Horticulture Blog

Horticulture Blog

Santa Cruz Island Ironwood (Lyonothamnus floribundus ssp. aspleniifolius)

Lyonothamnus floribundus ssp. aspleniifolius is a mouthful to say but there is nothing edible about this tree. Lyonothamnus is endemic to the Channel Islands of California, where it grows in the chaparral and oak woodlands of the rocky coastal canyons. (more…)

President’s Notes April 2018

Here are some of the activities in which the SLO Chapter is involved that are often missed.  Is there something here that excites you?  If so, follow your passions – get involved!

Activities in April/May 2018: (more…)

Invasive Species Ailanthus altissima


Ailanthus altissima

Britton and Brown’s 1913 Illustrated flora of the northern states and Canada Public Domain: Wikipedia

Ailanthus altissima is in the Quassia family. It is native to China. It grows in disturbed areas including riparian areas and may tolerate extremely harsh conditions. It forms dense thickets that outcompete native vegetation and reduce wildlife habitat. The female trees produce fruit at several years of age. One tree can produce 325,000 seeds or MORE annually! However, it does not produce a consistent seed bank. Tree-of-heaven also reproduces vegetatively from creeping roots. New shoots can sprout up to 50 ft. away from the parent tree. It is present in many places in San Luis Obispo County, especially riparian areas. It is difficult to control. Tarping seedlings may work. Small trees can be weed wrenched. The whole plant has to go: stump and roots. Ideally a chemical application on a cut stump should consist of 20% Garlon 4 Ultra with 80% crop oil.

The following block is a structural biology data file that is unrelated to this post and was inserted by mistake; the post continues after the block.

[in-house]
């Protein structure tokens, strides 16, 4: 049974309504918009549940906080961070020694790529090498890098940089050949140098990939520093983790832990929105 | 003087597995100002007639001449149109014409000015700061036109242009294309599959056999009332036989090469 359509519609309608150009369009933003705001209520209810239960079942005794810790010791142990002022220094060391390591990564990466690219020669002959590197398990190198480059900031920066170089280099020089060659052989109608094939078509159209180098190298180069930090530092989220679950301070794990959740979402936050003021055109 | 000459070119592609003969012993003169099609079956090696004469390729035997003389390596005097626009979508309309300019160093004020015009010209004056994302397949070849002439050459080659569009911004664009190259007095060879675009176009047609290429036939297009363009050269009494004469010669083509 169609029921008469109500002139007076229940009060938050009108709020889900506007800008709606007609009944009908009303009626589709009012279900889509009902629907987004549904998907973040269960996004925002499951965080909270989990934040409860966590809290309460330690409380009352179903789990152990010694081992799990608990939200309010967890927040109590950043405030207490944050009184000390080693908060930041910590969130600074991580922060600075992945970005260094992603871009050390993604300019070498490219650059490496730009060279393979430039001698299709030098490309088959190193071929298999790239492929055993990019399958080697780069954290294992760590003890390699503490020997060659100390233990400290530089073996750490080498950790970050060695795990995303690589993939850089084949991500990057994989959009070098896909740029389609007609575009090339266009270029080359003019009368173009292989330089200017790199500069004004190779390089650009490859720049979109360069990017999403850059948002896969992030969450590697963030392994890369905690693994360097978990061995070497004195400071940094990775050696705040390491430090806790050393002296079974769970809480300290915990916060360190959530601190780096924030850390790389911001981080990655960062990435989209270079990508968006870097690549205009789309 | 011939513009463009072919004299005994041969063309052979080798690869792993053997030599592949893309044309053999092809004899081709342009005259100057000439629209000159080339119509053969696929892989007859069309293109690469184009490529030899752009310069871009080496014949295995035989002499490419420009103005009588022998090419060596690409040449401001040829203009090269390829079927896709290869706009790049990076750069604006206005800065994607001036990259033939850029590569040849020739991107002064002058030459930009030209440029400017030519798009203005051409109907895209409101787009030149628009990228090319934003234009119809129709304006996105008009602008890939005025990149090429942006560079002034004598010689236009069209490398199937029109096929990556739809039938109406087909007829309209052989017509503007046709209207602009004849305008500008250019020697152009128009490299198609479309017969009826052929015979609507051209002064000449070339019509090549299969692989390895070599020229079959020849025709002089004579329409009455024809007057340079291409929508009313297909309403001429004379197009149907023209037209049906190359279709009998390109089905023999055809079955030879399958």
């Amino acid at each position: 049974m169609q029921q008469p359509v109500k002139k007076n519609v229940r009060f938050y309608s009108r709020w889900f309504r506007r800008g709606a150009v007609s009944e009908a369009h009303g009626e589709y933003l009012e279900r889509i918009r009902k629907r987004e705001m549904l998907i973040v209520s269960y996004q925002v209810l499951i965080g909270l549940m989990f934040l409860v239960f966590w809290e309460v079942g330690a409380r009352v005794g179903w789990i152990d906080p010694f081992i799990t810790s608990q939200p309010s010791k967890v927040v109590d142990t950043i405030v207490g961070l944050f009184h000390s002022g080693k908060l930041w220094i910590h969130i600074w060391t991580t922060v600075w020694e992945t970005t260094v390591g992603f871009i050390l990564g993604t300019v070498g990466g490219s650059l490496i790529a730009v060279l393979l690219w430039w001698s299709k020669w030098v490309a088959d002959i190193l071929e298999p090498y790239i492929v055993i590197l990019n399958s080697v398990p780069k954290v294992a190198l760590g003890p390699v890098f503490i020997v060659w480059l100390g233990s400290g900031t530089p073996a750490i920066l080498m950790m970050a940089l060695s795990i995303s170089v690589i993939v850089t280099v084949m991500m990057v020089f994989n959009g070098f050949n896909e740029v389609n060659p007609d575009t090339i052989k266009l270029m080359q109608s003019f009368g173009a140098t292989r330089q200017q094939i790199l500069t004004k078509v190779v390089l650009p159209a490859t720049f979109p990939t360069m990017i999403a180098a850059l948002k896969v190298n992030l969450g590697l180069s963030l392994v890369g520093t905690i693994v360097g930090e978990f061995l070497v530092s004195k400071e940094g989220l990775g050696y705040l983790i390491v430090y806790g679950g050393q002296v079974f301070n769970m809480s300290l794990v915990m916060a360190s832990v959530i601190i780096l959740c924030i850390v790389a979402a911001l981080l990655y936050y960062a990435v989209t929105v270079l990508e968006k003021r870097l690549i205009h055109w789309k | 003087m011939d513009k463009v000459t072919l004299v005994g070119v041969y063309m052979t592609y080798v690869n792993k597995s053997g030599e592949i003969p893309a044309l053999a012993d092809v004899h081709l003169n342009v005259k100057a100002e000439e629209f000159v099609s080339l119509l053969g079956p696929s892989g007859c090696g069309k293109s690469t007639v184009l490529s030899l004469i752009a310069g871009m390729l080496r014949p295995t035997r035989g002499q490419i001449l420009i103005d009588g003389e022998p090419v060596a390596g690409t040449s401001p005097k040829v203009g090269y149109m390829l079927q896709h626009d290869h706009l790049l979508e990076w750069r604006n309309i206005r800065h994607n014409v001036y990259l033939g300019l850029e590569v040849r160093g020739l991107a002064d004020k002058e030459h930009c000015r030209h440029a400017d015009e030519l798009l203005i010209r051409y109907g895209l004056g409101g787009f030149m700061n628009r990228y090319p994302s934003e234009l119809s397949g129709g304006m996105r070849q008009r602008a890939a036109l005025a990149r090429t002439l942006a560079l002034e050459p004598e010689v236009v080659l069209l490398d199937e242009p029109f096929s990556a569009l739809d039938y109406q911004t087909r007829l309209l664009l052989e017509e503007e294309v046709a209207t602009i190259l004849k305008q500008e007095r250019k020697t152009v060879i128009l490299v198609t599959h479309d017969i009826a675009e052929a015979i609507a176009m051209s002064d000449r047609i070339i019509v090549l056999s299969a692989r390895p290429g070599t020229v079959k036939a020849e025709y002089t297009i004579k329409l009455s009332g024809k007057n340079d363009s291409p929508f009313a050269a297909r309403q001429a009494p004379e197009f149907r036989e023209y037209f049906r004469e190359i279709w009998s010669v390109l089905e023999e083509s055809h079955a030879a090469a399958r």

Conservation Update

Our chapter wrote to the California Coastal Commission to support an appeal against the illegal approval by SLO County of a subdivision of a large lot situated is an area mapped as ESHA (Environmentally Sensitive Habitat Area) immediately adjacent to the Dept. of Fish and Wildlife’s Morro Dunes Preserve in Los Osos. The Coastal Plan specifically prohibits subdivision in ESHA. The site supports Morro manzanita, and is occupied by Coastal Dune Scrub, a rare plant association.
David Chipping

Hoover Award Honoree Marti Rutherford

Hoover Award Honoree Marti Rutherford

The Hoover Committee selected Marti Rutherford as the 2017 Honoree for the significant contributions she has made to our chapter. She has volunteered in many ways to promote the education and conservation of native flora in our county. Marti is an observant person with a true curiosity about plants and plant communities. Her interest in better knowing native plants inspires her passion for collecting seed and experimenting with propagation. The plants she grows bring her enjoyment, which she happily shares with our chapter and the larger community. (more…)

President’s Notes March 2018